4 When a file is opened, retrieve the extend attribute, we get EFEK, use TOKEN to decrypt EFEK, get FEK, Hash FEK to get HFEK', compare with HFEK, if not equal, returns EIO, otherwise buffer FEK in the inode.
5 When a file is read in readpage()/readpages(), the encrypted pages are decrypted transparently by using FEK, and the plain data are sent to application
6 When a file is written in writepage()/writepages(), the pages are encrypted transparently by using FEK, and then written to OSDs.

Some points,

(1) What about if no page cache?
Both from consideration of performance and simplicity, we perfer use page cache. If no page cache, we have two choices, with encryption enabled, the same file is not allowed by opened by the second writer, alternatively, we enforce O_LAZYIO on the file, but application is supposed to be aware of this.
(2) What about file opened with O_DIRECT
Return ENOSUPPORT if it is encrypted.
(3) If the user mount the root directory and then try to navigate down into an encrypted directory, when does he get asked for the passphrase?
We think the duty of encryption is to protect the confidence of the content of files, that is, user cannot view the plain text if without valid password. But not to prevent user from navigating into the directory, even damage and delete the file, those are something should be done by access control (acl, selinux etc). So, our design for the initial version of encryption is that we donot care this, user could navigate into the encyrpted directory, so what, he will see all encrypted text, and the encrypted file name. This is also what eCryptfs is doing, user could read/write/delete the encrypted file directly from the lower file system, provided the access control allows him to do so.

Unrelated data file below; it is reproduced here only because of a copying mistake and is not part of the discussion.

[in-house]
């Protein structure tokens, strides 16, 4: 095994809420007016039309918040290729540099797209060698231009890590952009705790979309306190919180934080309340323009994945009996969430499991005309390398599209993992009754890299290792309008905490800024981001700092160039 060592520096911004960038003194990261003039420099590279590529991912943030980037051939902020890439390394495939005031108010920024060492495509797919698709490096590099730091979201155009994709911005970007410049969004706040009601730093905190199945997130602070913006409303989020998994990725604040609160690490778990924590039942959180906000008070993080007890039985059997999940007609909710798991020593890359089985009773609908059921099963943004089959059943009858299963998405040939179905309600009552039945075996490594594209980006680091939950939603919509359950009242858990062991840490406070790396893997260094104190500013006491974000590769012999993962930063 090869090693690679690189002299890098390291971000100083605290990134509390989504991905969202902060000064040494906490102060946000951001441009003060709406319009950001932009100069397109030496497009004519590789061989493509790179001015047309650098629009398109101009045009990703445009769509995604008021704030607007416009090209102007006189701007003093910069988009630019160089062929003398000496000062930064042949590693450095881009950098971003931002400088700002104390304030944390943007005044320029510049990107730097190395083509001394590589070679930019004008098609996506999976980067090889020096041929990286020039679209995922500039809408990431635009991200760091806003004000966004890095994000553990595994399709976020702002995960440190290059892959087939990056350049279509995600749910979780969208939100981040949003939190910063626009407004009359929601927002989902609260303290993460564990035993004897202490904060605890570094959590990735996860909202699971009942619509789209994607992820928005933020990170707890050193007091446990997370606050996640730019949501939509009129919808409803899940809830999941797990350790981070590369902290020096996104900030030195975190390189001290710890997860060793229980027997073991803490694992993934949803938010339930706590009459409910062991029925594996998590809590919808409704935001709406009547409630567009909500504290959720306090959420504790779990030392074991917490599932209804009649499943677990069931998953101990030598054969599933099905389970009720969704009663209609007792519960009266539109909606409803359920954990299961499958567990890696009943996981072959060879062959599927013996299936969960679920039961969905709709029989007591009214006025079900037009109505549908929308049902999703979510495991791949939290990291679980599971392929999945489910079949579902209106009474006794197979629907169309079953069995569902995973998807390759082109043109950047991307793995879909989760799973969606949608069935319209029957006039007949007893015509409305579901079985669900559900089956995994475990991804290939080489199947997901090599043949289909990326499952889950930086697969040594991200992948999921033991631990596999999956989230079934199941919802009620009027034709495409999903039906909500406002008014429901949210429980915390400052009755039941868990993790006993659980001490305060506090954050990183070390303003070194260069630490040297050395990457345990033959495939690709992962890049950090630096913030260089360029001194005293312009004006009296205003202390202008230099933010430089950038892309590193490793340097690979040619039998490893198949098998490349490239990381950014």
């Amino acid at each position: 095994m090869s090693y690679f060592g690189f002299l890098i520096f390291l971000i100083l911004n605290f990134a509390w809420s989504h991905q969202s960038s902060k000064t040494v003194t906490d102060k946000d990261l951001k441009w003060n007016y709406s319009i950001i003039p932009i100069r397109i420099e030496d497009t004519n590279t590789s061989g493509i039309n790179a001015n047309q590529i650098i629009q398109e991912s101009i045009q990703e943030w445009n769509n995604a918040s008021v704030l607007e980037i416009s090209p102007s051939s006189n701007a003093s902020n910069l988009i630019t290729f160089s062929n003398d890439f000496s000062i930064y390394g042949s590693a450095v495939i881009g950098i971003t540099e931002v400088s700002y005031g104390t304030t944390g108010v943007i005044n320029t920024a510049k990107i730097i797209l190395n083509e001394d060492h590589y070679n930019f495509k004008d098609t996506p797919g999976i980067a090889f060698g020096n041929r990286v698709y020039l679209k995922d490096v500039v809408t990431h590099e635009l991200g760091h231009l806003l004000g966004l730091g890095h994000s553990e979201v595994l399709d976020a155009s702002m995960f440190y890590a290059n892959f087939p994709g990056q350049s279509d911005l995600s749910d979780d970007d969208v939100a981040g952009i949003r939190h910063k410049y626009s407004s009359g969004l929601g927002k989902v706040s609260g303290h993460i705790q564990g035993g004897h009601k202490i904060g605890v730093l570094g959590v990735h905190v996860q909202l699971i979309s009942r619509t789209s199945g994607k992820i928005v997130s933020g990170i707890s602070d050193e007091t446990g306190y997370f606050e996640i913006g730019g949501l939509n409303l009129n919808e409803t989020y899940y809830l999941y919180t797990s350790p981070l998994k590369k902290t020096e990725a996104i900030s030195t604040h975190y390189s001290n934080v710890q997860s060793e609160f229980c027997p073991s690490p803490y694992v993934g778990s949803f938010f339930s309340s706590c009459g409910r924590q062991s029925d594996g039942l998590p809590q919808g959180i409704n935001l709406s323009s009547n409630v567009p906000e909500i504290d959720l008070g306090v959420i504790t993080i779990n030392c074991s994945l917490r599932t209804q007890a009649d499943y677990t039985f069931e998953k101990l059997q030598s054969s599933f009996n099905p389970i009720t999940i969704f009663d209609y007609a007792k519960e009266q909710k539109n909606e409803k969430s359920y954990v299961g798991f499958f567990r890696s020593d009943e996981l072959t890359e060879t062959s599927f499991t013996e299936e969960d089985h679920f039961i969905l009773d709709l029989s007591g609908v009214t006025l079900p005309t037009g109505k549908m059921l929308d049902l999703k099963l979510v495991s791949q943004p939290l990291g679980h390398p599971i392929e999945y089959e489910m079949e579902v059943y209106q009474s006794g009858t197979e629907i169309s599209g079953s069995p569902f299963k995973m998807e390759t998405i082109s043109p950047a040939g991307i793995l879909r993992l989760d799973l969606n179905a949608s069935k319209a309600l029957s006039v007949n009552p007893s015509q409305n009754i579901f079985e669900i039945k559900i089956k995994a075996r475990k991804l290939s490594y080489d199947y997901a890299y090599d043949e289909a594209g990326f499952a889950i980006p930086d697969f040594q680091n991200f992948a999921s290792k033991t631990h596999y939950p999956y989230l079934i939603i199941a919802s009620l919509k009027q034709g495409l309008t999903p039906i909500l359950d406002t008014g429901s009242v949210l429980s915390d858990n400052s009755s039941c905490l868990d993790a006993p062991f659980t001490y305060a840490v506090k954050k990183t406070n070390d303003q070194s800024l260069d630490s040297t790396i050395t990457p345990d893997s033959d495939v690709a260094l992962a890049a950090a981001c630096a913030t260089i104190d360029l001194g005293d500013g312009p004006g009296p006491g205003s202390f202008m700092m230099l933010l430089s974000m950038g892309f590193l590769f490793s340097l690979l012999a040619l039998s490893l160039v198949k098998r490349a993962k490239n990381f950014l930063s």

(4) Can user mount the same directory with another passphrase?
As described above, the user will be warned that the key not used before. However, if the user insist on proceeding, it will mount. Then for the files encrypted by the old key, will return EIO. For newly created files, will be encrypted with the new key.
(5) Does the directory need be empty before being encrypted?
No. The original file will remain unecrypted, unless it is copied to a new file, with the original deleted, then rename the new file back.
(6) Can a parent or child directory of a encrypted directory be mounted as another passphrase?
The algorithm is, if a direcotory is not encrypted, then its name will remain unencrypted, unless 'cp -r' to generate a new directory. If a direcotory is encrypted, it will remain encrypted by the original key. So it only denpend on the direcotry is encrypted or not before.

Work items

Coding tasks

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Build / release tasks

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Documentation tasks

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Deprecation tasks